Puvis de Chavannes, Scene from the Life of Saint Genevieve, patroness of Paris – Printed for the Union for Moral Action, 1898 (BnF)

My object here appeared as an unsigned text in a summer number of the Revue bleue, with the unassuming title “Simple notes for a program of union and action.” Desjardins signed a brief paragraph introducing the manifesto, suggesting that he had solicited it and hoping that some people, at least, would find their own ideas reflected therein. In fact Jules Lagneau, Desjardin’s philosophy teacher, wrote the text and it would later be reproduced under his name in the Union’s Bulletin.

The first person plural rules the “Simples notes,” which are divided into three sections: our spirit, our rule, our action. “The weakening…of the social bond” is both a cognitive and a moral problem, and therefore the spirit of the Union is reason. This is not individuating reason, but rather, “a principle of order, union, and sacrifice…the ability to pass beyond one’s self while affirming a higher law, the idea of which man finds within himself and only the reflection outside himself.” The group is open to all who have “practical faith” but especially to those “without positive faith…who believe that in man, the spirit must command and not serve, because it alone has in itself its end and meaning, and that life has no value except where spirit has marked it.” The Union, then, welcomes all for whom truth and certitude are something one does not arrive at once and for all, but that are sought constantly.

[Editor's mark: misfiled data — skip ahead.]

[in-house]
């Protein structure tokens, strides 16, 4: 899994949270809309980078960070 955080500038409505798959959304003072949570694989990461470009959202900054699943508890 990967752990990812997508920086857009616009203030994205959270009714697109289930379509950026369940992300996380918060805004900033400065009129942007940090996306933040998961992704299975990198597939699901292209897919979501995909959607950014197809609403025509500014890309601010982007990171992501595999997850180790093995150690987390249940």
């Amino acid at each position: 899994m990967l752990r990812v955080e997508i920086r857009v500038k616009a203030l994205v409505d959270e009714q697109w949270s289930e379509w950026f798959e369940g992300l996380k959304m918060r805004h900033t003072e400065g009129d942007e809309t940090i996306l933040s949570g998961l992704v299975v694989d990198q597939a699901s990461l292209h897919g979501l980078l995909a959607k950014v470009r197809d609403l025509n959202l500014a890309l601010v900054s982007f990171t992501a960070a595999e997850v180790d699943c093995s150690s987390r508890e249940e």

The Union will not simply be one of good will, but rather one in which a certain minimal agreement of principle is constantly shaped and refined through action: “We are the beginning of a society that expects progress only through determination and the rigor of its principle: we tend to realize unanimity, we do not pretend to start from it.” Fanaticism will be avoided by constantly testing in life one’s ideas, which become mere words when they cease to be “the expression in action of interior freedom [l’expression en acte de la liberté intérieure].” If we act in everyday life in a way consistent with this principle, then “it matters little who brings truth to light, who brings salvation… What deserves to be will be.” This is not irenic faith in progress. There is no easy convergence of good intentions here, but rather a Pascalianism, perhaps of the left, which valorizes “discipline” and “renouncement” and wishes to teach “the unavoidable necessity of suffering… to combat false optimism… [and] the faith in salvation through science alone and through material civilization, lying mask of civilization, [a] precarious external arrangement that cannot replace intimate agreement.” Above all, the immoral idea that “the goal of life is to freely enjoy” must be met with the counter-example of the Union itself, which must model, as we might say now, good and social behavior: “For the people is what we make it: its vices are our vices, looked upon, envied, imitated, and it is right if they come back to us in all their weight.” The union must therefore offer “résistance réfléchie” to popular fashion, and rely on moral authority rather than popularity. “We forbid ourselves irony,” and prefer “un gaieté sérieuse.” We will be, the manifesto declares, simply as we are, without false modesty, pedantry, or pride.